Call Her Harlem

video Info
  • Shot and edited by Vanesa Vennard
    Poem written and performed by Jaylene Clark
    Jaylene Clark is a poet and Harlemite. Her spoken word poem “SoHa” is a representation of how she and many Harlemites feel about the changes in their neighborhood.
    Jaylene Clark, 24, is from Harlem. She loves Harlem, and although she isn’t against all the changes brought by gentrification, one thing she doesn’t want is for Harlem to change its name. In her poem, “SoHa,” Clark pokes fun at the new nicknames she has heard for areas of Harlem such as SoHa (south Harlem) and SpaHa (Spanish Harlem).
    Clark wrote a poem on her Facebook status back in 2011 referring to Harlem as a Killer Whale, with the black and the white colors on the whale acting as a metaphor for the mixing involved with gentrification. She and two friends, Janelle and Hollis, created the Harlem KW Project, LLC and wrote a spoken word poetry play titled “Renaissance in the Belly of a Killer Whale” based on that status. The poem in this video was just one of many of their spoken word poems relating to their changing home.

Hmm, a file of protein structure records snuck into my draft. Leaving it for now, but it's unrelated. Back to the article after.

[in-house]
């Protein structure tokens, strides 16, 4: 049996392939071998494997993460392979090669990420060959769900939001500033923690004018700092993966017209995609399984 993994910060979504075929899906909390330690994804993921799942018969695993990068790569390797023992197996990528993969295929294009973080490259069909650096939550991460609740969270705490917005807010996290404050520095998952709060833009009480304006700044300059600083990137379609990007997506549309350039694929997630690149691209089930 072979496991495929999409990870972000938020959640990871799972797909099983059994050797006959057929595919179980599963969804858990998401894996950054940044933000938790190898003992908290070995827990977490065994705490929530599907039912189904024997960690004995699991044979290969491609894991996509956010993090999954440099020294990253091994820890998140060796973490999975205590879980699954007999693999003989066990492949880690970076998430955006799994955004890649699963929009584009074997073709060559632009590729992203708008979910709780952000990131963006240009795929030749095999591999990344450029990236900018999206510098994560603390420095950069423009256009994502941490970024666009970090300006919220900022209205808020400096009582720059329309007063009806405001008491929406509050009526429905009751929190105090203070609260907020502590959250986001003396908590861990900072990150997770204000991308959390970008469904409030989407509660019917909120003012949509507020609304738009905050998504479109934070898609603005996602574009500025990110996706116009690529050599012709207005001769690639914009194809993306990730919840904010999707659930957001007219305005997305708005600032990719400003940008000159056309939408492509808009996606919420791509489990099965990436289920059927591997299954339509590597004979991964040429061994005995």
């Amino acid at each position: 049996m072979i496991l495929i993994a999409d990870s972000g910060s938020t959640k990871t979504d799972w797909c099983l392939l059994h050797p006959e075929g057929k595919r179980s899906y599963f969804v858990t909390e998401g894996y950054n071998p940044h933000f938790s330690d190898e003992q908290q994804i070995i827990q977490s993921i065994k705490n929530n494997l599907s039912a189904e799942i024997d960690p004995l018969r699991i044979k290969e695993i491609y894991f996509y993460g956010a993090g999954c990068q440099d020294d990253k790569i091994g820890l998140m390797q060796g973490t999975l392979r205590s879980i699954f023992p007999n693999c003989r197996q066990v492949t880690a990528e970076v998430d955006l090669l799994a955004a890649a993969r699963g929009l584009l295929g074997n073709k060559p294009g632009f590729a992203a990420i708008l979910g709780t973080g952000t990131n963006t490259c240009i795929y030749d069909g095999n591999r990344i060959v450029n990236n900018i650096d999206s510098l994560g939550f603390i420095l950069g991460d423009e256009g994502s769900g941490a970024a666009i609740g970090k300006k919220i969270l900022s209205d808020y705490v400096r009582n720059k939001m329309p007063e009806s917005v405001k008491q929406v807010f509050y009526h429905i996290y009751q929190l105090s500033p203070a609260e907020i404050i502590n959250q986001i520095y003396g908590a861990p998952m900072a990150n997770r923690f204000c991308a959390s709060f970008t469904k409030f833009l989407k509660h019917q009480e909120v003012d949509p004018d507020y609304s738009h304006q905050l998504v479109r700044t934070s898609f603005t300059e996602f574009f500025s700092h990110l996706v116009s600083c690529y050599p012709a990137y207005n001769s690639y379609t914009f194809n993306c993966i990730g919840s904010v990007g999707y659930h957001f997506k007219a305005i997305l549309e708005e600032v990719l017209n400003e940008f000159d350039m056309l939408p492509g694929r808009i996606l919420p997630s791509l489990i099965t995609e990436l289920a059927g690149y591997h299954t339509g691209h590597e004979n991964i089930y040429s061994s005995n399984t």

Her poem propelled her to the Apollo Theater stage, an opportunity that left Clark nearly speechless. She performed “SoHa” for the rowdy Amateur Night audience and stole the show. After placing in the top three for three rounds, she made it to the Super Top Dog event, which took place on Nov. 14. Though she didn’t win the $10,000 grand prize, her poem gained her attention in the New York Daily News.
    These nicknames in a neighborhood once heavily associated with drugs and violence help make it feel like new hot spot for real estate, which has been the case over the last decades. It’s an area plentiful with nonstop construction. In a city constantly expanding, Harlem has become, and has been a new frontier.
    I had first found out about Jaylene and “Renaissance in the Belly of a Killer Whale” through Twitter. When I saw the play for the first time, it was so empowering. It made me feel blessed to be living in Harlem. I saw her perform for Amatuer Night as well, the first two times. I was absolutely amazed by Jaylene’s energy when she was on that stage performing her poem. It takes a lot of courage to be up there, and she was so natural and powerful that it felt like she was singing. I will always associate Jaylene with Harlem.

    Made in December 2012.

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